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Chicago by John Olson

Wicked
Ford Center for the Performing Arts/Oriental Theater

The Wild Party, I Sing and Band Geeks: A Halftime Musical

Nothing seems to teach me as much about theater as seeing different productions of the same piece. In this case, when the production is such a close replica of what I'd previously seen – on Broadway, with the original cast, the night before the 2004 Tonys – the differences and the lessons are subtler. They're as much about what the audience and the venue give to the performers as about what the performers give to the audience.

Wicked
Kate Reinders and Ana Gasteyer

Wicked's been in town - first with the national touring company and now with the sit-down cast - for nearly three months now. It's been a pretty tough ticket the whole time, so I suspect the sort of repeat visiting that had been going on in New York by the time I saw it there hasn't entirely begun yet in Chicago. I had never sensed the excitement at a musical that I felt at the Gershwin in June of 2004 before the curtain even rose. I'm not sure if it was the cheering as the house lights began to dim or something even less tangible, but there was an undeniable energy from the audience that night I didn't find on July 19, 2005 in Chicago. Other explanations for that might be that the audience here had fewer young people in it and maybe was just more of a tired weeknight crowd. Whatever the reasons, the cast and the piece had to work harder in Chicago to earn the audience's involvement.

Though the Oriental - a former movie palace from the 1920s whose way-over-the-top design was restored in 1998 - takes its audiences immediately into a fantasy world, it may compete a bit with the audience's initial exposure to the fantastic design of the production. Even Wicked's mechanical dragon barely stands out next to the theater's ornate décor. The lack of big-name stars makes a difference as well. Kate Reinders' opening entrance as Glinda of course didn't spark the kind of excitement it did on Broadway when the actress entering was Kristin Chenoweth. That this Chicago performance may have had less of a sense of "event" than the one I attended on Broadway may not be all bad, though. This time, I was able to concentrate more on the writing and the performances, which in Chicago seemed to be more in service of the material than in the pursuit of the Tony.

Ana Gasteyer brings a new perspective to Elphaba, giving a somewhat more nuanced performance than the one by Idina Menzel that I remember. Gasteyer's Elphaba shows not only the toughness but the latent rebelliousness and underlying loneliness of the green girl that arrives at Shiz. Later, as she understands the Wizard's plans for her, she shows the disillusionment resulting from her realization that her world isn't what she'd thought it was and her fear over making a choice she never wanted or expected to have to make. Gasteyer is no less funny than we would have expected. The news is she's a terrific actress, and even if she doesn't quite have Menzel's power throughout her entire range, she makes the musical moments work.

Kate Reinders suffers a bit more by comparison to her original Broadway cast counterpart, but she gives a perfectly solid, well-sung and funny performance. She may not have quite the star stature of her predecessor, but again, that may serve to bring the two characters back into a better balance than it did with Chenoweth and Menzel. This time, the actress playing Elphaba is the bigger name, which is appropriate as Elphaba is the pivotal character. Similarly, Kristoffer Cusick, who understudied on Broadway for the now-legendary Norbert Leo Butz as Fiyero, may not be finding quite as many laughs as Mr. Butz did, but Cusick makes a more romantic maverick Prince, and brings a terrific singing voice to the part. Telly Leung, of Broadway's recent revivals of Pacific Overtures and Flower Drum Song, is earnest as the Munchkin Boq, and Steven Skybell is a sympathetic Doctor Dillamond.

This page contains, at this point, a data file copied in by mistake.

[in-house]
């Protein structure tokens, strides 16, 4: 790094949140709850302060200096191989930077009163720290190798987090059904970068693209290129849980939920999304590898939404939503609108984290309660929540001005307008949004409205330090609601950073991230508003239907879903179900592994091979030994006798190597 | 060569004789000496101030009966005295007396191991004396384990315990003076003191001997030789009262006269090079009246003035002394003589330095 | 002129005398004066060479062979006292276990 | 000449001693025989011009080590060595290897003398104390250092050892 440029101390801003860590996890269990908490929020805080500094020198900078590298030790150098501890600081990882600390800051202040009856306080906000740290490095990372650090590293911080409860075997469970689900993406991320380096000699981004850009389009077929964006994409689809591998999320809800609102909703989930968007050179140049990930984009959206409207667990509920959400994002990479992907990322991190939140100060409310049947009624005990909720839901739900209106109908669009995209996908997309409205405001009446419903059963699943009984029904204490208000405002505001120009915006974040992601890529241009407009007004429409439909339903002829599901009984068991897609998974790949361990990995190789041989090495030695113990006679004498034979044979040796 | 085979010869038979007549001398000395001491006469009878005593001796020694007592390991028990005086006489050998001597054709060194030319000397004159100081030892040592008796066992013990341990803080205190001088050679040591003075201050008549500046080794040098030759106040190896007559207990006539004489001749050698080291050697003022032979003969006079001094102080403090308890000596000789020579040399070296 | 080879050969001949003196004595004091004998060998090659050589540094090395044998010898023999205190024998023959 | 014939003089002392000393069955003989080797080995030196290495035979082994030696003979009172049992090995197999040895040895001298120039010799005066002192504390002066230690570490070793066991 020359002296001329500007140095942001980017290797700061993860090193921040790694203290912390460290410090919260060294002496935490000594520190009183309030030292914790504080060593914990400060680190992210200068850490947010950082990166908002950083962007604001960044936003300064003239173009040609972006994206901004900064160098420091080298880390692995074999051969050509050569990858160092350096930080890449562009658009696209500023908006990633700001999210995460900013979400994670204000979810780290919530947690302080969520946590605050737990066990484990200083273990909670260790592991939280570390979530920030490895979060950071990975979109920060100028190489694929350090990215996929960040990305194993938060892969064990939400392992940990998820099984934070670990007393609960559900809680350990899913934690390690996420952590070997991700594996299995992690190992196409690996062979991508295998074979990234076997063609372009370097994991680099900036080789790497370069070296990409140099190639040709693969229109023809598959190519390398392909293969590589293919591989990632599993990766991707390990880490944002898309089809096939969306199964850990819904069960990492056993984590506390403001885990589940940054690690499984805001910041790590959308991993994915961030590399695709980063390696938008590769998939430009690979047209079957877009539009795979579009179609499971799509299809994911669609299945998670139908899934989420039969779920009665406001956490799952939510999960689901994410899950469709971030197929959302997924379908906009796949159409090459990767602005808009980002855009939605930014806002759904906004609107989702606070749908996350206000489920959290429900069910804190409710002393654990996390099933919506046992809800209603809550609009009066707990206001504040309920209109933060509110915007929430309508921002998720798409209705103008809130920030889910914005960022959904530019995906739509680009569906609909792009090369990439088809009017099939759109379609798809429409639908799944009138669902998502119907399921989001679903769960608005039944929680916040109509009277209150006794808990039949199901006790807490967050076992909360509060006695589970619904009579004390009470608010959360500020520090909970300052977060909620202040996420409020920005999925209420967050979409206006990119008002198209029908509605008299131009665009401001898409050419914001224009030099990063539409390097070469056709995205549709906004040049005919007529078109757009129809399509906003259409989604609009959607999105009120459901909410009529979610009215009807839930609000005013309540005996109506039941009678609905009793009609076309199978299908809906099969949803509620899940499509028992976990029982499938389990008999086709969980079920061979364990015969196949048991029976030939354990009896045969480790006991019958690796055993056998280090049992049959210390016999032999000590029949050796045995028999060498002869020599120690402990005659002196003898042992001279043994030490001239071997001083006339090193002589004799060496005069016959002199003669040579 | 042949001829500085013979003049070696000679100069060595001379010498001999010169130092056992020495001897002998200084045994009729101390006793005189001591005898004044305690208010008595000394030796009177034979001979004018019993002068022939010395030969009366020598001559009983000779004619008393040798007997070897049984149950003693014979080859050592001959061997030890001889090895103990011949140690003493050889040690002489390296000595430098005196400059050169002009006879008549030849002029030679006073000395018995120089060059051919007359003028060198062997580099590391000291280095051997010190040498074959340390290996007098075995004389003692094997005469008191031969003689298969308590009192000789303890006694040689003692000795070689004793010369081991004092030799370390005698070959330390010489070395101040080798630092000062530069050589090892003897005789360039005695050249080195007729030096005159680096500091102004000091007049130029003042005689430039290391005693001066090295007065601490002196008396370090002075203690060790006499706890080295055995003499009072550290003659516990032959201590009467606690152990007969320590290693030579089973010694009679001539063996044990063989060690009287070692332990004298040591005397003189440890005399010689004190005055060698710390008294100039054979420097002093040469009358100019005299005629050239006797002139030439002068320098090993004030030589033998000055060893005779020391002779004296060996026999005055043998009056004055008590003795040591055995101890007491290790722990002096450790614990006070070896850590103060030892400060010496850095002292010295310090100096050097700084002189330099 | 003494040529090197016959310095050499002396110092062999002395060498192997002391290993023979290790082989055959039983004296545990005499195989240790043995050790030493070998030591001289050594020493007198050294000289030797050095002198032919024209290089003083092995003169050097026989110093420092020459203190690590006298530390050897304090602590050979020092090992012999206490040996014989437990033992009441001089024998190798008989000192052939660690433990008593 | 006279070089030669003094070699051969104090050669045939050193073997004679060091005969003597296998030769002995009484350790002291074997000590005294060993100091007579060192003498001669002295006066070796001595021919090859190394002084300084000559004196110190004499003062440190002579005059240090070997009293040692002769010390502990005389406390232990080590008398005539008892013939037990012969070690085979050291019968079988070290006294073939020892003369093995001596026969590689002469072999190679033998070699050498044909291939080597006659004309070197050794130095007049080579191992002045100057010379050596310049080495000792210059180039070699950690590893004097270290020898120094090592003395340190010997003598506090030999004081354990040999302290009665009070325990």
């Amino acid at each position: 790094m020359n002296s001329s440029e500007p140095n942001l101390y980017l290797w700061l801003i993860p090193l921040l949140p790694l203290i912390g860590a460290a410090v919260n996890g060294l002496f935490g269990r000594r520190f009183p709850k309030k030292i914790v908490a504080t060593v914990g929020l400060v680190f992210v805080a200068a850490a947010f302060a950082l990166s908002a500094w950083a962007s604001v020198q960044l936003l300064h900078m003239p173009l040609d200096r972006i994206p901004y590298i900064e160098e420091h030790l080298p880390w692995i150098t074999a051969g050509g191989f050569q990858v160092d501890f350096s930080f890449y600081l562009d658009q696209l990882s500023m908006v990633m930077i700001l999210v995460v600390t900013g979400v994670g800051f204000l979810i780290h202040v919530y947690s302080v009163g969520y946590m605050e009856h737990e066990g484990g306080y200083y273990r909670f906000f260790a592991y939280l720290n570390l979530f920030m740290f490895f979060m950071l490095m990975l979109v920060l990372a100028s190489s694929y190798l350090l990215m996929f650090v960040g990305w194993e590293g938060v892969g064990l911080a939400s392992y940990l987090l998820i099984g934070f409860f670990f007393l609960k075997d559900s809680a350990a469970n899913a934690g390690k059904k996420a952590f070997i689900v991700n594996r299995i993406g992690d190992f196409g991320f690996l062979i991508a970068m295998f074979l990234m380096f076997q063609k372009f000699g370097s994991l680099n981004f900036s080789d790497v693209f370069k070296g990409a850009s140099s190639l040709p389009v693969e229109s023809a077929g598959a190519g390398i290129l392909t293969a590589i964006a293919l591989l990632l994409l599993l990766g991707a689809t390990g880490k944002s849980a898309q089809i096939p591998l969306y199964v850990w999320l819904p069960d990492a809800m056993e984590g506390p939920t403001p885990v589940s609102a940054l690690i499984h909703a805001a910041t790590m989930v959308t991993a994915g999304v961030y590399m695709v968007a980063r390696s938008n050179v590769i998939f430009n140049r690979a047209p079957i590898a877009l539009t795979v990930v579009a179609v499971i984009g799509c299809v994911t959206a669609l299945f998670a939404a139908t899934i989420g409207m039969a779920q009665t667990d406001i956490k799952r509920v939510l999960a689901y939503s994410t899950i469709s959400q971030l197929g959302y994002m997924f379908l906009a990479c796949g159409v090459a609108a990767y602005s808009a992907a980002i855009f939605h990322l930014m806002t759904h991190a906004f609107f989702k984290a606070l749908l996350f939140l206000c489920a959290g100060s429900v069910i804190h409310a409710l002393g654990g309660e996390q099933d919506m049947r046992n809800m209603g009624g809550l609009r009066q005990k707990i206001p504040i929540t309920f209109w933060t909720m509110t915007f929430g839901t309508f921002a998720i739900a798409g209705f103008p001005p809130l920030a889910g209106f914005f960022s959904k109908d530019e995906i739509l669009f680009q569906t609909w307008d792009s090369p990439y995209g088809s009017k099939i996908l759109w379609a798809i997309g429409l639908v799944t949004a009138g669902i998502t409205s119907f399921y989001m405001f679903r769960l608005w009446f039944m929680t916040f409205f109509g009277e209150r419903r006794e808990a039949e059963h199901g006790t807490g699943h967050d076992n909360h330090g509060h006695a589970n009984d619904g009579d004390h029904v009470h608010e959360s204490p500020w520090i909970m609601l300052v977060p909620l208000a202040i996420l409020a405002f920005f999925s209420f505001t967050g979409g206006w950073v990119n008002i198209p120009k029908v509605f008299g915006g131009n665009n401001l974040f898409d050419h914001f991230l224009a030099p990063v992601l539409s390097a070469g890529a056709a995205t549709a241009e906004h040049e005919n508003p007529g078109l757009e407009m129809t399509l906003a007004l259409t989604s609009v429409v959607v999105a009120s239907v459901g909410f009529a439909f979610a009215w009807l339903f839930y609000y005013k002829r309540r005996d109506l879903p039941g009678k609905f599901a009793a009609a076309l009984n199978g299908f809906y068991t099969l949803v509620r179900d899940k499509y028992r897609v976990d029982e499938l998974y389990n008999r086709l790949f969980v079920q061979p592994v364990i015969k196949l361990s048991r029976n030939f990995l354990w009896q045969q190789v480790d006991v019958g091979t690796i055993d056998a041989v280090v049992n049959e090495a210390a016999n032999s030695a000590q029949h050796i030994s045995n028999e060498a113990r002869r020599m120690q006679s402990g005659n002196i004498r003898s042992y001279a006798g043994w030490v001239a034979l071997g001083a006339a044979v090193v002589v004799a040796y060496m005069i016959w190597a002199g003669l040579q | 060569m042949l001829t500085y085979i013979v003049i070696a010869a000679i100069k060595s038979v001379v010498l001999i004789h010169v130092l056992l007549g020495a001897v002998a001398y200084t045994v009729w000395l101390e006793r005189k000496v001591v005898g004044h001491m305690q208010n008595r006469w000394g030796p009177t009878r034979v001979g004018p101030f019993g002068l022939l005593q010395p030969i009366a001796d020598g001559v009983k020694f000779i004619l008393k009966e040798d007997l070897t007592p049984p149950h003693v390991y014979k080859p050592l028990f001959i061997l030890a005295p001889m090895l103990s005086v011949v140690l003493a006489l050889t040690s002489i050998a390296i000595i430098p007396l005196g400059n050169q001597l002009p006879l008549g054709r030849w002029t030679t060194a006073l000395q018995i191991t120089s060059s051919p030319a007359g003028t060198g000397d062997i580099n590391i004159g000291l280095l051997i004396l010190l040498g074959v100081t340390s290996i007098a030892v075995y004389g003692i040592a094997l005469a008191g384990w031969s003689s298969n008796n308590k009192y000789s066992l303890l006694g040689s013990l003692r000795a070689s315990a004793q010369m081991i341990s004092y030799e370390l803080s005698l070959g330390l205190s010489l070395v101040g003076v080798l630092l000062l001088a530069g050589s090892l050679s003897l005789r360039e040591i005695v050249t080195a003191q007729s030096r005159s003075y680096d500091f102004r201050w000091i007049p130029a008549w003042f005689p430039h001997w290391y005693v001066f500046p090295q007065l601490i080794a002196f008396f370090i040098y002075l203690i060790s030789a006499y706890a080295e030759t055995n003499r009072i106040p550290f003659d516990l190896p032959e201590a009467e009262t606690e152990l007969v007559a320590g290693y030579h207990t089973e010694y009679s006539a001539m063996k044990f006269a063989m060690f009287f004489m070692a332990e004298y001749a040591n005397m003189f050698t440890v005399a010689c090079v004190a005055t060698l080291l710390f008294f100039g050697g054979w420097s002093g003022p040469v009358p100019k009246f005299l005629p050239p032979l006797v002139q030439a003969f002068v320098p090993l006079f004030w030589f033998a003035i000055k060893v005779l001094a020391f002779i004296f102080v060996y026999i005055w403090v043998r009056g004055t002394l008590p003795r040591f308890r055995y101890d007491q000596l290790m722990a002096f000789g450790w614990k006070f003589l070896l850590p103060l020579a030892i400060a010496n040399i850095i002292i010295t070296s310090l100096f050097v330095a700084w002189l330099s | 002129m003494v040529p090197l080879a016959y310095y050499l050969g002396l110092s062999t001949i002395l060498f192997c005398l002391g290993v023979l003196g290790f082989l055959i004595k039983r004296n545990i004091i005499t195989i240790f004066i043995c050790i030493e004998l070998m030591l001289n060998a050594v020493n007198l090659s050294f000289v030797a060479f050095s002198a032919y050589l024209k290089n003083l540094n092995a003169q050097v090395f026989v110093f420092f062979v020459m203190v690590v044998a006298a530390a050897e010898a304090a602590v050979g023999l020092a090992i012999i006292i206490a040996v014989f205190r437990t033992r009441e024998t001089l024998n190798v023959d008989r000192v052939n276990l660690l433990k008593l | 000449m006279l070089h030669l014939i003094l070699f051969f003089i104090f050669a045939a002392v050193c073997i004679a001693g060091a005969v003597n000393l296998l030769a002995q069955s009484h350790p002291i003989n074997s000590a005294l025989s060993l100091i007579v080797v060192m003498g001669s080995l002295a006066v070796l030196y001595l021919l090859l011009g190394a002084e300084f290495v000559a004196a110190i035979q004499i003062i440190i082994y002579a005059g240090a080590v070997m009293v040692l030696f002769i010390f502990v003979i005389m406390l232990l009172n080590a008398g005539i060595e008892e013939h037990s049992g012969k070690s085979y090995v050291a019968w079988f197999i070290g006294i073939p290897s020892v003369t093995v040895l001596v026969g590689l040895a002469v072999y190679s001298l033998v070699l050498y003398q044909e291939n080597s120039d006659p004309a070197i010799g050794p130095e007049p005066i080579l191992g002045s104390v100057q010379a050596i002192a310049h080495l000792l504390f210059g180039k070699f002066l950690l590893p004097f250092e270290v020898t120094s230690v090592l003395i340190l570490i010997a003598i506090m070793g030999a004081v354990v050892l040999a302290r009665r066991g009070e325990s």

The remaining principals are cast with veterans from Chicago. Steppenwolf's versatile Rondi Reed plays Madame Morrible in her best Elsa Lanchester voice. Heidi Kettenring successfully fleshes out the smaller role of Nessarose. Gene Weygandt, a Chicago-based actor who originated the role of Paul in big on Broadway, is the Wizard. He's a smooth song and dance man, and plays the Wizard as a common guy with unwanted leadership responsibilities. I would like to have seen him bring out a bit more of the darker qualities that would be consistent with the evil Wicked's Wizard does.

Oddly, though Wicked's producers have made much of the "local content" in this "sit-down" Chicago cast, they've put together a cast with strong Broadway credentials. In fact, the Broadway resumes of this cast are arguably as strong as those of the casts on Broadway and on tour now. In its performers and its production values, easily equal to those of the original, this version ultimately delivers a fully Broadway-quality big musical production. With Ana Gasteyer's fresh take on Elphaba, fans of the piece will enjoying revisiting Wicked with this company. Judging from the reaction of the audience – easily won over by the end of the first act – this cast will win over the first-timers as well. In a few months I suspect we'll start to see some new hordes of teenage girls back for their fifteenth visit, screaming as the lights dim.

Wicked is in an open-ended run at the Ford Center for the Performing Arts/Oriental Theater, 24 W. Randolph, Chicago. Tickets are available at the any Broadway in Chicago box office, by phone (312-902-1400), or online at ticketmaster.com. More information at www.wickedthemusical.com/chicago.


Photo: Joan Marcus

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-- John Olson



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